One thing he is making sure won’t collapse is the relationship between himself and his four-year-old son Whayden. ‘I see him at least once a weekend. He lives in Pniel and this past weekend I watched him compete in an athletics meeting. All the kids run just about every event, it’s all about having fun.’
Fun wasn’t something he associated with in the early stages of his career. ‘I suffered with shin splints. I was living in Somerset West and would walk seven kilometres to the taxi rank, travel to Stellenbosch for training, take another taxi and then walk the seven kilometres home again. The walking killed my shins.’
Those early days were something no kid should experience. ‘When I grew up in Somerset West my father was non-existent, my mom couldn’t cope so I moved from house to house with my aunt and then when she couldn’t cope I went to boarding school. Sport was the only escape for me. I spent 90% of my time at the hostel and I needed to be tough or good at something to be popular with the other boys because I wasn’t able to make financial contributions to be part of ÔÇ£the boysÔÇØ.’
Now that he’s just a hop, skip and a jump away from Coetzenburg Stadium life is looking a lot rosier for Langenhoven. ‘I have time for training, recovery and I get medical assistance. SASCOC looks after me financially and give me lots of support so things are looking good.’
Good enough to have the time to watch his beloved Blue Bulls rugby team. ‘I’ve always supported them. It’s a family thing, although I support English football side Liverpool to be different, because the other kids used to be big Manchester United fans.’
Langenhoven’s coach, sports scientist Suzanne Ferreira, is a huge fan: ‘At competitions, he is a dream athlete, focused and not drifting away with the size of the occasion. His mental capacity to absorb the pressure and use it to his advantage is something to admire.
‘He’s such a versatile athlete, which is his greatest asset. At his first senior international competition he won silver in javelin, in his second he won silver in the long jump, and then gold in track and long jump. And there was pentathlon at Beijing and he excelled to win gold with a world record, on less than a year of focused training. So I believe pentathlon is his best event. For me what stood out after Beijing, was his ability to focus so clearly on his goals for five days in a row, and still achieve PBs. That summarises the athlete that he is.’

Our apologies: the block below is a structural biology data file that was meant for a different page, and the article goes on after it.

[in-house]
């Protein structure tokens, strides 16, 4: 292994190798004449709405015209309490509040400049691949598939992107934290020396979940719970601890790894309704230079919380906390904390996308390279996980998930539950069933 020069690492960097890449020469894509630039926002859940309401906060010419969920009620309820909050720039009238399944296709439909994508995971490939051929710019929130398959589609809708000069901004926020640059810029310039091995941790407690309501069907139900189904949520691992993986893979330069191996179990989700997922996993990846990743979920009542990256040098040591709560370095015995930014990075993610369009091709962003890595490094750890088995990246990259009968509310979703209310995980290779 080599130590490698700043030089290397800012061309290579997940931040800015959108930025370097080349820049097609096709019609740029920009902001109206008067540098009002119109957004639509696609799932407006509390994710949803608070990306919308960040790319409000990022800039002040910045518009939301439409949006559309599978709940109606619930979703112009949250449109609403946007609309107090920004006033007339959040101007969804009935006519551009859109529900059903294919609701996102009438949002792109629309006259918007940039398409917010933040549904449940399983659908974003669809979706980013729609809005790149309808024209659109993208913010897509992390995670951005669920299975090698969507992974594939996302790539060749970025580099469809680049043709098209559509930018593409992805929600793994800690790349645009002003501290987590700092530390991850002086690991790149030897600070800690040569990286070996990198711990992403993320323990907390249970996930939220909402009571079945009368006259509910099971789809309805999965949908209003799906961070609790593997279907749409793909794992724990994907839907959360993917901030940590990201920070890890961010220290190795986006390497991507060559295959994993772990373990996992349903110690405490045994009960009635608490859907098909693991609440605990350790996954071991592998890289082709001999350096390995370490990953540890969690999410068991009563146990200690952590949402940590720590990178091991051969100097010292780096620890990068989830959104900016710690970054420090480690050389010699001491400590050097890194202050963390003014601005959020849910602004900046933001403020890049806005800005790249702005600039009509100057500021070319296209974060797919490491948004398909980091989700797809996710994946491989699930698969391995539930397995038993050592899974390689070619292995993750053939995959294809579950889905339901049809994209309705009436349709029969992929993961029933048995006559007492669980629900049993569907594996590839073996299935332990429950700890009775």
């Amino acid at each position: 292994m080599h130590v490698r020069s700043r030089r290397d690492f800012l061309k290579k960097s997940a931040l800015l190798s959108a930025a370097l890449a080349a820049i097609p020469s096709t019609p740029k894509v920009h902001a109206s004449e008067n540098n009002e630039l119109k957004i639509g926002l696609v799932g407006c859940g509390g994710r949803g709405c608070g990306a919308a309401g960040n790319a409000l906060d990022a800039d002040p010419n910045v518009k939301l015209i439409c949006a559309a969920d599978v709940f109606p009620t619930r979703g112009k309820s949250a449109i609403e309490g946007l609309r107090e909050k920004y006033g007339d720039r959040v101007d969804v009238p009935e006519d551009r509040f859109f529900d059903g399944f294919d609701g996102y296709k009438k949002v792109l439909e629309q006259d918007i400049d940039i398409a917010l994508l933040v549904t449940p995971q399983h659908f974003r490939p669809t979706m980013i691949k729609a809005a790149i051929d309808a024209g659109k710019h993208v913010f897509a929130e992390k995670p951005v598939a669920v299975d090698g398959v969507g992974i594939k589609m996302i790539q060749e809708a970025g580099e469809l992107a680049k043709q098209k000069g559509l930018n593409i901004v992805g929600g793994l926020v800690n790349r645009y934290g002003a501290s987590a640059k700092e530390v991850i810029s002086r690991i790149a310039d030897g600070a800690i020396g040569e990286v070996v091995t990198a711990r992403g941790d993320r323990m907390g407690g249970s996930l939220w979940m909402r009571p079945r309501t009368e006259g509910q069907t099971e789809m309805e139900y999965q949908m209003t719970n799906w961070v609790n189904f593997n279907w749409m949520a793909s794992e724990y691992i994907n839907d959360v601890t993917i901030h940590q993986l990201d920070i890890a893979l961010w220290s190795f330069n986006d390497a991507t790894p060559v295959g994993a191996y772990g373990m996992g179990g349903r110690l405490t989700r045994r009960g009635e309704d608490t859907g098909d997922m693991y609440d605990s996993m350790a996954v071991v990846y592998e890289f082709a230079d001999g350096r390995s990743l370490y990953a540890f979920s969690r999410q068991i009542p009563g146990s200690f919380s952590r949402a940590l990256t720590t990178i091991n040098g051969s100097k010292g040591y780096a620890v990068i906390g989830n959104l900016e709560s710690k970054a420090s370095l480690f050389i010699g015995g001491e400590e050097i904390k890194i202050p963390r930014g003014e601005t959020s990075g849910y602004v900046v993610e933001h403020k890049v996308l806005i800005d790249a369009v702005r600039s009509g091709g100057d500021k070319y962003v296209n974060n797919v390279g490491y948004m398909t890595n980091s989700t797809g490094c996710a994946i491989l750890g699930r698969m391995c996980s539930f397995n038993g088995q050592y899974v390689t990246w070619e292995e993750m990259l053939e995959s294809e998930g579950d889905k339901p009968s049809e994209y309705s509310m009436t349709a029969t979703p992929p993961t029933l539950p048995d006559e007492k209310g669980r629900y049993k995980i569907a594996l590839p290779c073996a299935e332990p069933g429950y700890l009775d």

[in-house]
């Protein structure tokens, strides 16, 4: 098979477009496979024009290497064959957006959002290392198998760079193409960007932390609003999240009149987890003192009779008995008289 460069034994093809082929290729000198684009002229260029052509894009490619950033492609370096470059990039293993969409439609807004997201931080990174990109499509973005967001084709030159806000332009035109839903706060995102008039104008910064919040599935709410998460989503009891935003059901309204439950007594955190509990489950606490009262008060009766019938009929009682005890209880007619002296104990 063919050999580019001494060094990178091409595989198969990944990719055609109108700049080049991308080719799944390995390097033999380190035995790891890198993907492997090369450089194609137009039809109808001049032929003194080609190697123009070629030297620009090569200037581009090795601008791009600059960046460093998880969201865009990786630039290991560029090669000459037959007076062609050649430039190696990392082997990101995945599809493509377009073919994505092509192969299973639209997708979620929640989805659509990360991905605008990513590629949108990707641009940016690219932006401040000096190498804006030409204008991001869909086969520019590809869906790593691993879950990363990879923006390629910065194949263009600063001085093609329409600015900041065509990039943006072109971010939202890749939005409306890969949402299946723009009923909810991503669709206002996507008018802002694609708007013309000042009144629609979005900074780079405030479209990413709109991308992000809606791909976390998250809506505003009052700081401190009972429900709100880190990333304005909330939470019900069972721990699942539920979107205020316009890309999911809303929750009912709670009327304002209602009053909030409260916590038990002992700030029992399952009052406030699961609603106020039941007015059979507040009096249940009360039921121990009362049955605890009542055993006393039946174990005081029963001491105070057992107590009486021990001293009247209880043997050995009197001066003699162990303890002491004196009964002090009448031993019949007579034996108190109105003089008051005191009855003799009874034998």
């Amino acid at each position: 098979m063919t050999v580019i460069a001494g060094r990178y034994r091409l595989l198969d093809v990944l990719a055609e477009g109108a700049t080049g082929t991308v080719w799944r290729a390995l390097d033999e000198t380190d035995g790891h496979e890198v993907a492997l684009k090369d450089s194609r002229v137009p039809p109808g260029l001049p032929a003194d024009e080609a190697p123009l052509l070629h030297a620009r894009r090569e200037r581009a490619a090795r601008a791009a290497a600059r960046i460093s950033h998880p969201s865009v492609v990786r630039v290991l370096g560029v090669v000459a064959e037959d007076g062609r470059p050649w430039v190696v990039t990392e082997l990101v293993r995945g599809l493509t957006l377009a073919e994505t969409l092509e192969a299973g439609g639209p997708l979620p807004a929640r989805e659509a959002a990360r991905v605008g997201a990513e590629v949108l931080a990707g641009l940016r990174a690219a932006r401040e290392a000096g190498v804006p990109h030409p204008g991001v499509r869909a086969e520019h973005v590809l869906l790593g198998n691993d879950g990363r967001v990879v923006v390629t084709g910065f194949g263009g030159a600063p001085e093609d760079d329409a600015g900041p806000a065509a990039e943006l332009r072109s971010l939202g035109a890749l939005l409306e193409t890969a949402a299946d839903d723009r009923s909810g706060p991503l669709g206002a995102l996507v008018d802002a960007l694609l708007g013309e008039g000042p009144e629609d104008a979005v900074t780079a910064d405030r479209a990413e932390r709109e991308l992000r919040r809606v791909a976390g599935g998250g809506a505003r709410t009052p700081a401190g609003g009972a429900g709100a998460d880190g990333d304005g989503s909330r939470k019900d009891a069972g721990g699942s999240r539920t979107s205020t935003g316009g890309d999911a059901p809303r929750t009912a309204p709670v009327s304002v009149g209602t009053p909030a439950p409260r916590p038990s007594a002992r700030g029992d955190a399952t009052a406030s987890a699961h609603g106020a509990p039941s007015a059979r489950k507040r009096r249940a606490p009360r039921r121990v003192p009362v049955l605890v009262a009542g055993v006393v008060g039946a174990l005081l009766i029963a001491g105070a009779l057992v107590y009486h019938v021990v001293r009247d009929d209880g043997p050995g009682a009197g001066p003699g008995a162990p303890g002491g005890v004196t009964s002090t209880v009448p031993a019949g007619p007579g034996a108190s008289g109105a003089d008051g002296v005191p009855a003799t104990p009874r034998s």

A typical day of training, not as hectic as pre-Beijing where he logged up to seven hours daily, looks like this. ‘I go to the track at 7am and work out for up to two hours; then between 5-6pm it’s gym. Being in different events means I’m always focusing on different aspects, from strength to technique to endurance. I also try and get in a session of Pilates a week and aqua-jogging in the pool.’
Rugby was one of his early sports, but he also excelled at cricket and was part of the Boland team that thrashed their Western Province counterparts by 10 wickets in a blind contest. ‘I was in a mood that day and I hit 156,’ he says, without a hint of boasting.
Nor does he boast that he squats 200kg and bench-presses 100kg. Standing 1.77m tall, he weighs around 72kg. ‘If ÔÇ¿I was only a sprinter I would put on another five kilograms of muscle but I can’t do that, I’d lose out in other areas.’
Langenhoven has lost out in more than one area in his lifetime. But that hasn’t stopped him in his quest for more medals in London.
By Mark Etheridge
This article first appeared in the latest edition of Road to London, 2012, on sale now